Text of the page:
Svasthya
— What Is Health?

According to Ayurveda — the world’s oldest, uninterrupted system of medicine — svastha is the healthy, living individual — one who is embodying svasthya. And according to the Charaka Samhita, one of Ayurveda’s foundational, extant compendiums, “An individual is the epitome of the universe, as all the material and spiritual phenomena of the universe are present in the individual, and all those present in the individual are also contained in the universe.

When oral traditions were lifelines and words were literally charged with meaning, “healthy” was synonymous with “whole”, and sourced from their Proto-Indo-European roots—*koil, *kóh₂ilus—was the English word “holy”. Health in its dawning literal sense was hallowed. “Sound”, “sane”, “safe” and “salutary” are words for health that stem from the Proto-Indo-European *swā-n, *swen, *sal, and  *sol, and all of them relate us back to the expression of wholeness. What would it mean to be whole if loss—of limb, of luck, of laughter, of love—appeared to define one’s lot? What does it mean to be whole and holy, if cells and facets of one’s self are newly forming, while others are vulnerable, decaying and dying? Debating—as ancient philosopher-physicians did—we would arrive at those answers which resonated within our own selves.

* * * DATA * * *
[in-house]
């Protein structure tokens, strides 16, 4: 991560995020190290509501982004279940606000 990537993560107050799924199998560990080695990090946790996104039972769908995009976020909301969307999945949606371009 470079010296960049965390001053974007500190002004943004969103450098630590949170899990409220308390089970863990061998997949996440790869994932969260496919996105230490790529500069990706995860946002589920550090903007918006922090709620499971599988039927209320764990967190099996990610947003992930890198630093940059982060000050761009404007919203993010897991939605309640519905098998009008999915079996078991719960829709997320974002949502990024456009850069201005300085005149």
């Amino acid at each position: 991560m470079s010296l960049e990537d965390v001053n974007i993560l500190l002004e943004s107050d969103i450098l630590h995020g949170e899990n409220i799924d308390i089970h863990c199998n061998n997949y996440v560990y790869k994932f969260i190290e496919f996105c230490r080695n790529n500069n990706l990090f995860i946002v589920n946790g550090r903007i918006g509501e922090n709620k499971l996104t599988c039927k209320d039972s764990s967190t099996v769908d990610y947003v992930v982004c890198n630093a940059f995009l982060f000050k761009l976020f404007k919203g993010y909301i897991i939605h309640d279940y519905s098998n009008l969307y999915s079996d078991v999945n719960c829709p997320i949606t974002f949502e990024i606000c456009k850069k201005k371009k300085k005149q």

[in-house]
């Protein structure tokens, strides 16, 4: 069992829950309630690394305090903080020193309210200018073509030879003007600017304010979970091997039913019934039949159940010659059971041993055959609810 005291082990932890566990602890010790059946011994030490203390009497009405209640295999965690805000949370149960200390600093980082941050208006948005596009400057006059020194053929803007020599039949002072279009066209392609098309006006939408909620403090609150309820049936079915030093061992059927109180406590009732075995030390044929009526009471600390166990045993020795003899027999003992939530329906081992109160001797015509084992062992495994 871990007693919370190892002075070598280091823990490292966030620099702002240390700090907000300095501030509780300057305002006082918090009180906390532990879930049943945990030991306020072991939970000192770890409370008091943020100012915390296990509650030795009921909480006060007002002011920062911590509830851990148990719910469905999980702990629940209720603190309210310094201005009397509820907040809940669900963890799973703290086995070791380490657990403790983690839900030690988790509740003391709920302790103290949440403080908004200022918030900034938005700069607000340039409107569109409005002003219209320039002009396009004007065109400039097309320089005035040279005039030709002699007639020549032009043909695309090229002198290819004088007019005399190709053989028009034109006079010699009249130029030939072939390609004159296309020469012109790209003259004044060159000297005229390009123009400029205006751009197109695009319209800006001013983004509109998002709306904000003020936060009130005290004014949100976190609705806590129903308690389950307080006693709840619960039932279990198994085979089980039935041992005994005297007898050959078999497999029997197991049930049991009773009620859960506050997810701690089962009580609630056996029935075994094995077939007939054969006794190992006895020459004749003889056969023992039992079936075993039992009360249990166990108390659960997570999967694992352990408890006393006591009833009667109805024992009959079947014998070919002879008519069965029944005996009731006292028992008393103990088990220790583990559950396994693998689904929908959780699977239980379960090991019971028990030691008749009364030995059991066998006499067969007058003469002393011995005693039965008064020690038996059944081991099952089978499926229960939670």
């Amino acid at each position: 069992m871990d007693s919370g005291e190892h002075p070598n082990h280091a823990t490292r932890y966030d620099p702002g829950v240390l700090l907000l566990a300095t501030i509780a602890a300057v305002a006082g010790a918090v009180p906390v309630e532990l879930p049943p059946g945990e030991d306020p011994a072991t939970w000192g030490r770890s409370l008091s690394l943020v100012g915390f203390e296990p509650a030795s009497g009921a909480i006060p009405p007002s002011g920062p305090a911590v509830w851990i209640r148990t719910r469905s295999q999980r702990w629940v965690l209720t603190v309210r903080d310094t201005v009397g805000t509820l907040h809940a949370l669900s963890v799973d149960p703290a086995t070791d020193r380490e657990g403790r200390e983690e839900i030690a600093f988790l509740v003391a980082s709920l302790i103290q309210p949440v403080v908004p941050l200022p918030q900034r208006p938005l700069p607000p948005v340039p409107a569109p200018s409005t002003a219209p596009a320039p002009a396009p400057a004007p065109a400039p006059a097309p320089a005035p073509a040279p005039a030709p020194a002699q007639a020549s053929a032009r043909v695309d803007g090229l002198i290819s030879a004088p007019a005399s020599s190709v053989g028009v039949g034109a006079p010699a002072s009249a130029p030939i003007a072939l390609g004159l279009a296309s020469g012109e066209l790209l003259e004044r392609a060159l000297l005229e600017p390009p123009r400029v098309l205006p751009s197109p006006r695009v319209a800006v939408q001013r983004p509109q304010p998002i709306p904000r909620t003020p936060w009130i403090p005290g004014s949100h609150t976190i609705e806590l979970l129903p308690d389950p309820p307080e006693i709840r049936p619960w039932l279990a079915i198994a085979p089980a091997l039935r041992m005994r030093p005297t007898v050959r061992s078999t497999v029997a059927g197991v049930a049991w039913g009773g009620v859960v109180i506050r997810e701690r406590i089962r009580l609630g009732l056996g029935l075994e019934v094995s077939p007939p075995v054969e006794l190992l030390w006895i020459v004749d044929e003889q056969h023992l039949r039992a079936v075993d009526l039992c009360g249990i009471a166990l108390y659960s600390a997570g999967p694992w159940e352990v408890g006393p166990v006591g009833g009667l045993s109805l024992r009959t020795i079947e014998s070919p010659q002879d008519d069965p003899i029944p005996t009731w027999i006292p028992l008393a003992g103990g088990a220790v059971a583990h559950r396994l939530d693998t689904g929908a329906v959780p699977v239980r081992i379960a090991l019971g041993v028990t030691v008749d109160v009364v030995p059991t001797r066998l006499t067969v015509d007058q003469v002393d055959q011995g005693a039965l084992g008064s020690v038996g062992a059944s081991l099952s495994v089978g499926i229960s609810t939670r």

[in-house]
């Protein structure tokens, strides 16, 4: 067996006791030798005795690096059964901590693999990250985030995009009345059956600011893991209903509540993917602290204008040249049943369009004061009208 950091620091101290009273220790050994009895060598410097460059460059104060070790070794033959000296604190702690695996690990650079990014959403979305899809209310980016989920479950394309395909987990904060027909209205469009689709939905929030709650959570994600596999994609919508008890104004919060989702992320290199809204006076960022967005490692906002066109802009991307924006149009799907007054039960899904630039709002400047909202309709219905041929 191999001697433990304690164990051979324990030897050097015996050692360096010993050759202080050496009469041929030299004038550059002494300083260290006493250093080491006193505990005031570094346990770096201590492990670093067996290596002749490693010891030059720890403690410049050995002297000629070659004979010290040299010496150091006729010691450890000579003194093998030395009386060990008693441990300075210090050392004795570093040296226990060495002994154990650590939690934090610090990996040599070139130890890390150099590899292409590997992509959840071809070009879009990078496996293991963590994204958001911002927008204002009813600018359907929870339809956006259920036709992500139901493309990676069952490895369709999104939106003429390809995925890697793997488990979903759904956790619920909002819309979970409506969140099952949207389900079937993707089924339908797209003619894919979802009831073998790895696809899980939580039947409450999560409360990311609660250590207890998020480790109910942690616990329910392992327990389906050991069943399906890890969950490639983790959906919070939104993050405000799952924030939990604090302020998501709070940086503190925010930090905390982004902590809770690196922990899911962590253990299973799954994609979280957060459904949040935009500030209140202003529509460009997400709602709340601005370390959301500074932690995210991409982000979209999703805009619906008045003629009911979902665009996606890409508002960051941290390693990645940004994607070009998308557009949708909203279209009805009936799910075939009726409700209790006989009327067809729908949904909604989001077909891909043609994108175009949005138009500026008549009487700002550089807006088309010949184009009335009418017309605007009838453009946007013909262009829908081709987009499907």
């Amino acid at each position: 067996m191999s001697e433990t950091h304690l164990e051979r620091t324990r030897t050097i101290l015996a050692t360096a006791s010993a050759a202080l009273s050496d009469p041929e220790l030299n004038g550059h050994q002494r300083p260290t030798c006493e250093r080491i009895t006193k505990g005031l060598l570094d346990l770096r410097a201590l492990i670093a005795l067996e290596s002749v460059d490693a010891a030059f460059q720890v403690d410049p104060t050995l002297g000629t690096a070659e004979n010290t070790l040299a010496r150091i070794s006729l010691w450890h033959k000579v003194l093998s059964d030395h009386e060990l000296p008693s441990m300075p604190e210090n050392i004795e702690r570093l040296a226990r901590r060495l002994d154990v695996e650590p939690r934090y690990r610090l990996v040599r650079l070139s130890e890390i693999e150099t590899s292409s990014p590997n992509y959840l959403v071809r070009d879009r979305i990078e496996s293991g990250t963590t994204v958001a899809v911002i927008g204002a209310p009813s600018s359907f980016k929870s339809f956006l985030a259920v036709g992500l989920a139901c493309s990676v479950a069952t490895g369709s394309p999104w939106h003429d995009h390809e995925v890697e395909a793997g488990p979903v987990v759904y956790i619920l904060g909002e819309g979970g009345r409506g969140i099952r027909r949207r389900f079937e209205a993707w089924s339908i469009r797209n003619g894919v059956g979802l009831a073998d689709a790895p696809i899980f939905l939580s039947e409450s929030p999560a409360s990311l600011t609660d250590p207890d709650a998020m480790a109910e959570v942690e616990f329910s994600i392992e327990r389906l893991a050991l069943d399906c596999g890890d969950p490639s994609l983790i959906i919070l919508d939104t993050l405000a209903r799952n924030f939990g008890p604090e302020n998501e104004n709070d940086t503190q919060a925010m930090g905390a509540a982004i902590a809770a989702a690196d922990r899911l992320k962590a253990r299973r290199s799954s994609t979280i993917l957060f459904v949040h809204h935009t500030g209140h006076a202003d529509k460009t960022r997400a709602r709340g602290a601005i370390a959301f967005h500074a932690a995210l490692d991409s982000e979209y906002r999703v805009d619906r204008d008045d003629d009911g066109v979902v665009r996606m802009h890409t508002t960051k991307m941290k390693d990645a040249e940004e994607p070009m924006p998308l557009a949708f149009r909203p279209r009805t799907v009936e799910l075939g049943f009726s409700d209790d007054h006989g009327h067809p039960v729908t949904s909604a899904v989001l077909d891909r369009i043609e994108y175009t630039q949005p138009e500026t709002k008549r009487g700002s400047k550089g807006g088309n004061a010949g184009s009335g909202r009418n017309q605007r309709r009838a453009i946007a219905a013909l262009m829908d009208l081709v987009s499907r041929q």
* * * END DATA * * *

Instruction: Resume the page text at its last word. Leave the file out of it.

Drawing from the Proto-Indo-European *swé—“self”—and *sweb—“one’s own”—is the Sanskrit sva—“one’s own self”. The Sanskrit word for health is svasthya, which signifies the universal wisdom of staying (stha) true to one’s own self (sva). Seers and sages (rishi), surpassing themselves in fathoming eternal self, propagated in Sanskrit the Vedic oral tradition of India. Extraordinarily prodigious and skilled in terms of energy, accuracy, and mnemonic fidelity, they generated the world’s largest, if not oldest, bodies of revelatory literature still in use today. Being that the sonic core of these transmissions is the “Word” (Vāc), without name, “heard” (shruti), and not framed, the Vedas are classified as unauthored (apaurusheya). 

Accordingly, the highest truth to live and prosper by is not man-made but rather the governing principle of cosmic order, intrinsic to nature’s physical laws (Rta). The 3,000-year-old Vedic aphorism, “As in the atom, so in the universe”, initiates within one’s entire self an existential inquiry or spontaneous insight that transcends notions of separate self. By law of correspondence, the individual is homologous with the universal. The realised self is homologous with the absolute. And one’s own genius is homologous with cosmic intelligence. 

The basis of realised health is realising essential self—through mindful, sensorial synchronisation with the consciousness principle that patterns atoms, universes, planets, and cells